Ways to keep your AP as low as possible include negotiating with suppliers in a timeous fashion, not only in relation to payment terms but also, and rather obviously . . . the price of goods ordered.

Accounts Receivable (AR)Digital -stats

Selling is only half the job, getting clients to pay for the goods or services sold – that’s where the rubber meets the road.  Here there are a few things to keep in mind.

  • Pending on the type of goods and services you sell there is the inevitable percentage of new clients that will have some kind of buyer’s remorse after the sale is made.
  • It is important to ensure that your post-sales communication is of high standard– reinforcing benefits of the goods, supported by a case study or client testimonials if appropriate and making a clear case for the value that will be derived.
  • If you are in the B2B space and you are delivering “services”, “solutions” and/or software products, for example,it is critical that your “customer take-on process” is well-defined and executed, meaning product rollout, performance against agreed SLAs and such give clients every reason to pay you on time – and in full.

Before considering steps like hiring “collection services” or imposing “late payment penalties”, making sure thatyour side of the deal is as it should bewill go a long way to treating a major cause of poor AR, instead of incurring additional administrative cost, treating its symptoms.

“Please sir, may I have some more (metrics)?”

I’ve only touched on three of the key metrics you need to keep an eye on and there are many others, including Direct Cost, Operating Margin and, of course, Net Profit. . .  and you are likely to have additional sets relating to production, marketing and client retention, to name but a few.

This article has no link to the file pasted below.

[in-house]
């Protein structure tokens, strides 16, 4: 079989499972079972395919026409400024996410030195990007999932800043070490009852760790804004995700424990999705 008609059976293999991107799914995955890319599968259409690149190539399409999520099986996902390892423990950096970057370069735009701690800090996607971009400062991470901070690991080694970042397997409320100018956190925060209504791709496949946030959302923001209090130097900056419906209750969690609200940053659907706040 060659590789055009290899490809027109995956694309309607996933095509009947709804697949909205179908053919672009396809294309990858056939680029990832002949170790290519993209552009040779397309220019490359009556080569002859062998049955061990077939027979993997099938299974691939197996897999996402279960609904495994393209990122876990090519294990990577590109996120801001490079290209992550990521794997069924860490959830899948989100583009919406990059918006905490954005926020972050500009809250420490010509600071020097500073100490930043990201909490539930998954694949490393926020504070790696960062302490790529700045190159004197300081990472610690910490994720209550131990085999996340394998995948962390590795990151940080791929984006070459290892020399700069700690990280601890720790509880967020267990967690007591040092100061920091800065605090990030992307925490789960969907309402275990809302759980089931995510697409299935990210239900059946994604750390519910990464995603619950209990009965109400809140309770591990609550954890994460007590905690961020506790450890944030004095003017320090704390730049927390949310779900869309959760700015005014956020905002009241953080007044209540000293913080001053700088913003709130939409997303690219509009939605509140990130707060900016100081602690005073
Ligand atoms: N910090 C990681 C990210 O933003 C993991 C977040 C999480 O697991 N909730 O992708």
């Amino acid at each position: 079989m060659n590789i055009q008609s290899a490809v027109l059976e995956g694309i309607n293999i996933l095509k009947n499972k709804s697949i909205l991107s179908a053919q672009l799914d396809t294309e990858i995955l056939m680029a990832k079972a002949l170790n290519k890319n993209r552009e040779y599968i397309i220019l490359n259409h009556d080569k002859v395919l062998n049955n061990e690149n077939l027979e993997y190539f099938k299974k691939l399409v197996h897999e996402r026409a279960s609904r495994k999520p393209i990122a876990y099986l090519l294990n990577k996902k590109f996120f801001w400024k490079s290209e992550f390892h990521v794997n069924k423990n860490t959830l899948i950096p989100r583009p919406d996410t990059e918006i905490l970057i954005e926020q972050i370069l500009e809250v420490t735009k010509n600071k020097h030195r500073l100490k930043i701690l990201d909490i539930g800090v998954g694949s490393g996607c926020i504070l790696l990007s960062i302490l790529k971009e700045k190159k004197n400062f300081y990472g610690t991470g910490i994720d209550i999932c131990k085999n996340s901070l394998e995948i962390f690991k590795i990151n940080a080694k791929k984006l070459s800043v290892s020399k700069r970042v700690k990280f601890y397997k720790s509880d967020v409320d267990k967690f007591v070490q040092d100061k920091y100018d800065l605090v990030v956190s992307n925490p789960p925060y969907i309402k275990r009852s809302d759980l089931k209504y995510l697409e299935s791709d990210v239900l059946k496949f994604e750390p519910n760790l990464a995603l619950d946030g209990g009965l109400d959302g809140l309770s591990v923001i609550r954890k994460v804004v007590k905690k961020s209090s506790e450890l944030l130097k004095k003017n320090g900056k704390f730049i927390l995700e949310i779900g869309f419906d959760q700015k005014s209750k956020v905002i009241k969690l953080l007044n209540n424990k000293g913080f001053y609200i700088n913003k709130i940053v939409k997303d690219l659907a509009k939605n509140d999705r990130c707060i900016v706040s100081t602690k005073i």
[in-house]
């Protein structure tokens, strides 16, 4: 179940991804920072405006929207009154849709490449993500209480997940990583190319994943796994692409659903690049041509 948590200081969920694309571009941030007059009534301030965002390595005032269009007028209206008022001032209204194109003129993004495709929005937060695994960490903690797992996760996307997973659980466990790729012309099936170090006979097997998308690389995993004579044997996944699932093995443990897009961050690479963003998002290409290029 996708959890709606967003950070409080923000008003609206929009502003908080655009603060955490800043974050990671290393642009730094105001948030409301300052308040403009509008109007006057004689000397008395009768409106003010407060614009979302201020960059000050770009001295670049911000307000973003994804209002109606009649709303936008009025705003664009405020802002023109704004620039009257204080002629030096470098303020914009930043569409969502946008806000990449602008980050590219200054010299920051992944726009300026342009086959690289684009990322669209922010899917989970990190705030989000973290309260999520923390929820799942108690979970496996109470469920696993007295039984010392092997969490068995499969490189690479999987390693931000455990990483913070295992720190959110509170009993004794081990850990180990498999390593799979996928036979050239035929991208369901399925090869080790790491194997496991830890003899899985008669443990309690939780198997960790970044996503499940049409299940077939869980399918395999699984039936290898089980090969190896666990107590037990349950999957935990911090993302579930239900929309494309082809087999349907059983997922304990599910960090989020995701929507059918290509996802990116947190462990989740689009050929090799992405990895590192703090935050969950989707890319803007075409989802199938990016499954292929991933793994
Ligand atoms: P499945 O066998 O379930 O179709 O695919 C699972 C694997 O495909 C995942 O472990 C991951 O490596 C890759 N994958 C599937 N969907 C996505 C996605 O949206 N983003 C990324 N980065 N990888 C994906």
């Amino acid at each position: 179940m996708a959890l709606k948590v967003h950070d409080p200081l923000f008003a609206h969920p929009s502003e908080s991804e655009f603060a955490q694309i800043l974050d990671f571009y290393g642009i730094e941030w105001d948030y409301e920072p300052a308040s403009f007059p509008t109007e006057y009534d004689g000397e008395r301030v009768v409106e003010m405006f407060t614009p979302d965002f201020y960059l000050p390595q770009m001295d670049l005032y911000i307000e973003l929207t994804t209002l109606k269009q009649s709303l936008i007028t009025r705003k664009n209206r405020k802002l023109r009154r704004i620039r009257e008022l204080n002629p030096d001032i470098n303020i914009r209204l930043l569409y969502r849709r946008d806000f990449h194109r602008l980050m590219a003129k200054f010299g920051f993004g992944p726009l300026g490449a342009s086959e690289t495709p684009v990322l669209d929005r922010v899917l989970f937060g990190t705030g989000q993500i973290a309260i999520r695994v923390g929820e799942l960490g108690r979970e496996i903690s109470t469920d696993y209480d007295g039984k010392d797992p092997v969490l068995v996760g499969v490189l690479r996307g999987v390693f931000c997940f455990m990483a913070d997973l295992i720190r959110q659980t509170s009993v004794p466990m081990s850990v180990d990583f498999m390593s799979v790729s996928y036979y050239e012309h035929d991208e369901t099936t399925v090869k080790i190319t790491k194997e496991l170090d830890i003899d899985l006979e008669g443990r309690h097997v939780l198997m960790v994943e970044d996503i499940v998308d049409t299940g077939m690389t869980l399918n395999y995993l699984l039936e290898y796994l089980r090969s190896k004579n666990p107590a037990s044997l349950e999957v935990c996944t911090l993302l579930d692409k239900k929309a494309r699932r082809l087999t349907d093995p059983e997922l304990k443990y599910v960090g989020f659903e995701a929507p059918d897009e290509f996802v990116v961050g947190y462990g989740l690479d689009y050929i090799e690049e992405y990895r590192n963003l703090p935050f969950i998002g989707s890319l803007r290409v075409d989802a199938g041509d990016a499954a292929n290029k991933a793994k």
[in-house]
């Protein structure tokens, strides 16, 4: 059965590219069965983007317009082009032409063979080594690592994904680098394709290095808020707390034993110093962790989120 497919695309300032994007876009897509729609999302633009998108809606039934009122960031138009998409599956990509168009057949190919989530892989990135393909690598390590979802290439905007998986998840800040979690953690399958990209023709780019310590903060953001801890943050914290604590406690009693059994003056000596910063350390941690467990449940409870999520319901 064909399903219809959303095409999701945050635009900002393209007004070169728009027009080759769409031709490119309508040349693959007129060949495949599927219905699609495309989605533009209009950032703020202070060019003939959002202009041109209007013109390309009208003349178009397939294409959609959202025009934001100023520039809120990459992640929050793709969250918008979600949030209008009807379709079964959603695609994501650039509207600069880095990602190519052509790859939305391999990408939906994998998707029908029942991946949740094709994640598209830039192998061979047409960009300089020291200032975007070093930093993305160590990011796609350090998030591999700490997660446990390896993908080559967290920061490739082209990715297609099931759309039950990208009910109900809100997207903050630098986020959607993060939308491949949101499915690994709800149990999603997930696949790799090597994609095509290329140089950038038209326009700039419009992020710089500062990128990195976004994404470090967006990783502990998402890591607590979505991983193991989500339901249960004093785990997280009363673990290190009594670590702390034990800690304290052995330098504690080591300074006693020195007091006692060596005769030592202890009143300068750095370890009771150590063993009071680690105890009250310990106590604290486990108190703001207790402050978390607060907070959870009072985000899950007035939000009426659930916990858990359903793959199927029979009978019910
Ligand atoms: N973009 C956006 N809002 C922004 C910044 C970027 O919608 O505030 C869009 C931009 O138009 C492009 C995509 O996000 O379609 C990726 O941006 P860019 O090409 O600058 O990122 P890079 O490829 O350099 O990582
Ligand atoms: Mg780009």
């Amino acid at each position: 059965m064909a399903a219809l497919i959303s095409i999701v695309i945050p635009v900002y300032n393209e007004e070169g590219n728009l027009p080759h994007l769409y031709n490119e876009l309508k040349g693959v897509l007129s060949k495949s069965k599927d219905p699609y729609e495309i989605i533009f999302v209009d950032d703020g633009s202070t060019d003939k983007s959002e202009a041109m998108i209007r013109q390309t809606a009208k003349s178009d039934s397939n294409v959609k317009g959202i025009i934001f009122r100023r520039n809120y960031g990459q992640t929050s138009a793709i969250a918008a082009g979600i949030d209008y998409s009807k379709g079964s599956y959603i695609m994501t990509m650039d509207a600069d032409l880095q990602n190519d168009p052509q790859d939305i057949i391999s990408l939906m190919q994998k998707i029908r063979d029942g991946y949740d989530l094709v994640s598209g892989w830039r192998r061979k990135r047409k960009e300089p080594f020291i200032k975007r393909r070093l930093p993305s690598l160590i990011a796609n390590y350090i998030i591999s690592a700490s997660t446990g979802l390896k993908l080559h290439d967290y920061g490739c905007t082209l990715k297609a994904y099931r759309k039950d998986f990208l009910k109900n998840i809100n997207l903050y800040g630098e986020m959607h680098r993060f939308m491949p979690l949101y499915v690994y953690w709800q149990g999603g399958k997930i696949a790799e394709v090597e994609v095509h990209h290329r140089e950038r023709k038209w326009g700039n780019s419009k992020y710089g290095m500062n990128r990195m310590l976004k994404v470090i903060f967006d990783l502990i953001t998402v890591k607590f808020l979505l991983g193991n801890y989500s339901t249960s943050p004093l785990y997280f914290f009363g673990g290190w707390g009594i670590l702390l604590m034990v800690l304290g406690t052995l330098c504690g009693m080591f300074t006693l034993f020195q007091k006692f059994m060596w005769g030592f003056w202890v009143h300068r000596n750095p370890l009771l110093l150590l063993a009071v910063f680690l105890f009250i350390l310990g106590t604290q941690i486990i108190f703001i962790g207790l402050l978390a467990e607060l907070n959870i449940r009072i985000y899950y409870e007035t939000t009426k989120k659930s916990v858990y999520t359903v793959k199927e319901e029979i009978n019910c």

What is important is that you take the time toknow what information really makes your business tick,and then find a way to collate that data in a dashboard view that makes it easier to spot potential problem areas – long before that potential is realised.

Related: Analytics: See, hear and then speak to your customers

Here you can invest in a variety of software solutions, developed to help companies visualise their business data and, of course, you can also look into professional data analytics services as offered by agencies such as NMP – but we’ll get into that side of things in greater detail later in this series.

For now just a parting note that no company, regardless of leadership talent, will reach its full potential without a continuous flow of key, actionable, information.

You can never know “too much”.

Knowledge is, after all,theultimate power that drives smart business forward.

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About the author

Dennis Armstrong

Dennis Armstrong is Group Executive at incuBeta and Managing Director of several companies in the online marketing space, including the recently launched NMP (SA) – a full service digital agency borne from the marriage between three specialist solutions companies, each bringing expertise in specific fields of digital marketing and technology. Dennis’s expertise include Marketing and Business development. He manages over 200 staff and is directly involved in growing some of the biggest digital accounts in South Africa from search, to SEO and display. Dennis is hands-on and available to advise on all digital marketing requirements.